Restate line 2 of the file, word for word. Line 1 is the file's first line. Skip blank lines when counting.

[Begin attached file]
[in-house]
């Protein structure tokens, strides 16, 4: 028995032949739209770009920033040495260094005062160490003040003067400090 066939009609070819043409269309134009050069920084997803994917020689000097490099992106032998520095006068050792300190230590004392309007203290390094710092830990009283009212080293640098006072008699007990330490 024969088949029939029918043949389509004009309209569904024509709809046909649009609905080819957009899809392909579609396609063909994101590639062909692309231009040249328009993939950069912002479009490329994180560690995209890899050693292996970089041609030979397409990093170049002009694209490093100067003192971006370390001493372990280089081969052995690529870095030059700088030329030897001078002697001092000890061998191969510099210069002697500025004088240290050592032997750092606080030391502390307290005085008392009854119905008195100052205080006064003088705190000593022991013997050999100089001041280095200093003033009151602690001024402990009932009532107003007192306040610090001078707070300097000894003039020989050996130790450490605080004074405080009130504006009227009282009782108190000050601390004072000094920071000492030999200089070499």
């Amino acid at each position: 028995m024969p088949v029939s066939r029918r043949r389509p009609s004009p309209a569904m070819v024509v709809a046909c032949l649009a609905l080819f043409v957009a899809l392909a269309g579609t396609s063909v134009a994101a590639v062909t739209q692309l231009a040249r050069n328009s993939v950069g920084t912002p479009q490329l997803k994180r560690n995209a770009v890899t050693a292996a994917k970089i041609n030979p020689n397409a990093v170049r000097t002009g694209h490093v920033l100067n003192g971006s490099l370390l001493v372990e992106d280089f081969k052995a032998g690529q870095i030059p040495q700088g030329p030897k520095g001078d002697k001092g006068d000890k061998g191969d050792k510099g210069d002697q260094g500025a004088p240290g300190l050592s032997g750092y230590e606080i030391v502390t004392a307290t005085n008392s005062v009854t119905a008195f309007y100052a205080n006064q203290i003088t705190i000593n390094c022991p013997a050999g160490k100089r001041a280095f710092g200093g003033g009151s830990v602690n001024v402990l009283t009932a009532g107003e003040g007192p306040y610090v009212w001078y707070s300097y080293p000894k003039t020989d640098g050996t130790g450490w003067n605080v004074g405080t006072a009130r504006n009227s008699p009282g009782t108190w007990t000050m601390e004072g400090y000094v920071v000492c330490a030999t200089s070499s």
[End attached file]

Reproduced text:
């Protein structure tokens, strides 16, 4: 028995032949739209770009920033040495260094005062160490003040003067400090 066939009609070819043409269309134009050069920084997803994917020689000097490099992106032998520095006068050792300190230590004392309007203290390094710092830990009283009212080293640098006072008699007990330490 024969088949029939029918043949389509004009309209569904024509709809046909649009609905080819957009899809392909579609396609063909994101590639062909692309231009040249328009993939950069912002479009490329994180560690995209890899050693292996970089041609030979397409990093170049002009694209490093100067003192971006370390001493372990280089081969052995690529870095030059700088030329030897001078002697001092000890061998191969510099210069002697500025004088240290050592032997750092606080030391502390307290005085008392009854119905008195100052205080006064003088705190000593022991013997050999100089001041280095200093003033009151602690001024402990009932009532107003007192306040610090001078707070300097000894003039020989050996130790450490605080004074405080009130504006009227009282009782108190000050601390004072000094920071000492030999200089070499």